One of the limiting factors to the harnessing of hydrogen is the need for adequate storage and transportation systems. Because hydrogen is the smallest element, it can escape from tanks and pipes more easily than can conventional fuels. Very strong materials are needed to keep hydrogen at very low temperature and high pressure. Novel nanomaterials can do the job. Carbon nanotubes have the capacity to store up to 70 percent of hydrogen by weight, an amount 20 times larger than that in currently used compounds. Additionally, carbon nanotubes are 100 times stronger than steel at one-sixth the weight, so theoretically, a 100-pound container made of nanotubes could store at least as much hydrogen as could a 600-pound steel container, and its walls would be 100 times as strong.
Agricultural productivity enhancement. Nanotechnology can help develop a range of inexpensive applications to increase soil fertility and crop production and thus to help eliminate malnutrition, a contributor to more than half the deaths of children under five in developing countries. We currently use natural and synthetic zeolites, which have a porous structure, in domestic and commercial water purification, softening, and other applications. Using nanotechnology, it is possible to design zeolite nanoparticles with pores of different sizes. These can be used for more efficient, slow, and thorough release of fertilizers; or they can be used for more efficient livestock feeding and delivery of drugs. Similarly, nanocapsules can release their contents, such as herbicides, slowly and in a controlled manner, increasing the efficacy of the substances delivered.
Water treatment and remediation. One-sixth of the world’s population lacks access to safe water supplies; one-third of the population of rural areas in Africa, Asia, and Latin America has no clean water; and 2 million children die each year from water-related diseases, such as cholera, typhoid, and schistosomiasis. Nanotechnology can provide inexpensive, portable, and easily cleaned systems that purify, detoxify, and desalinate water more efficiently than do conventional bacterial and viral filters. Nanofilter systems consist of “intelligent” membranes that can be designed to filter out bacteria, viruses, and the great majority of water contaminants. Nanoporous zeolites, attapulgite clays (which can bind large numbers of bacteria and toxins), and nanoporous polymers (which can bind 100,000 times more organic contaminants than can activated carbon) can all be used for water purification.
Nanomagnets, also known as “magnetic nanoparticles” and “magnetic nanospheres,” when coated with different compounds that have a selective affinity for diverse contaminating substances, can be used to remove pollutants from water. For example, nanomagnets coated with chitosan, a readily available substance derived from the exoskeleton of crabs and shrimps that is currently used in cosmetics and medications, can be used to remove oil and other organic pollutants from aqueous environments. Brazilian researchers have developed superparamagnetic nanoparticles that, coated with polymers, can be spread over a wide area in dustlike form; these modified nanomagnets would readily bind to the pollutant and could then be recovered with a magnetic pump. Because of the size of the nanoparticles and their high affinity for the contaminating agents, almost 100 percent of the pollutant would be removed. Finally, the magnetic nanoparticles and the polluting agents would be separated, allowing for the reuse of the magnetic nanoparticles and for the recycling of the pollutants. Also, magnetite nanoparticles combined with citric acid, which binds metallic ions with high affinity, can be used to remove heavy metals from soil and water.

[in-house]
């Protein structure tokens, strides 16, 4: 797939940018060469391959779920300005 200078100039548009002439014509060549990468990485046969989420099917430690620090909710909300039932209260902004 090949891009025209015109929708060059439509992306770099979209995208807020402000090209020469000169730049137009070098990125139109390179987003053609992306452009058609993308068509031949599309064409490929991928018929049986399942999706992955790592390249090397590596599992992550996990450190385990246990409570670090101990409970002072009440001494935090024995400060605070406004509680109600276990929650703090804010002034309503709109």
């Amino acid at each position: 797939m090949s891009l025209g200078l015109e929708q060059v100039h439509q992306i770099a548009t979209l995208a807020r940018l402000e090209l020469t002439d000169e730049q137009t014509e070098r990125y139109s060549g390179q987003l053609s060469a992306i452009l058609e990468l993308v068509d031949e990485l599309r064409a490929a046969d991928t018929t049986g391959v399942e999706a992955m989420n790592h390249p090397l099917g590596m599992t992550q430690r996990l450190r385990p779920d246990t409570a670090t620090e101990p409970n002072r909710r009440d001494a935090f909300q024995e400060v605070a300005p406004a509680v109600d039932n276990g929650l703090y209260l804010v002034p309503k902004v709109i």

Understanding how selected developing countries are harnessing nanotechnology can provide lessons for other countries and for each other. These lessons can be used to provide heads of state and science and technology ministers in less industrialized countries with specific guidance and good practices for implementing innovation policies that direct the strengths of the public and private sectors toward the development and use of nanotechnology to address local sustainable development needs. The actions of developing countries themselves will ultimately determine whether nanotechnology will be successfully harnessed in the developing world.
We found little extant useful information on nanotechnology research in developing countries, so we conducted our own survey. This preliminary study used information we could collect on the Internet, from e-mail exchanges with experts, and from other publicly available documents. We were able to categorize countries based on the degree of government support for nanotechnology, on the presence or absence of a formal government funding program, on the level of industry involvement, and on the amount of research being done in academic institutions and research groups. Our results revealed a surprising amount of nanotechnology R&D activity (Table 2). Our plan now is to conduct individual case studies of developing countries to obtain a greater depth of understanding. Below is some detailed information we have acquired in the preliminary study.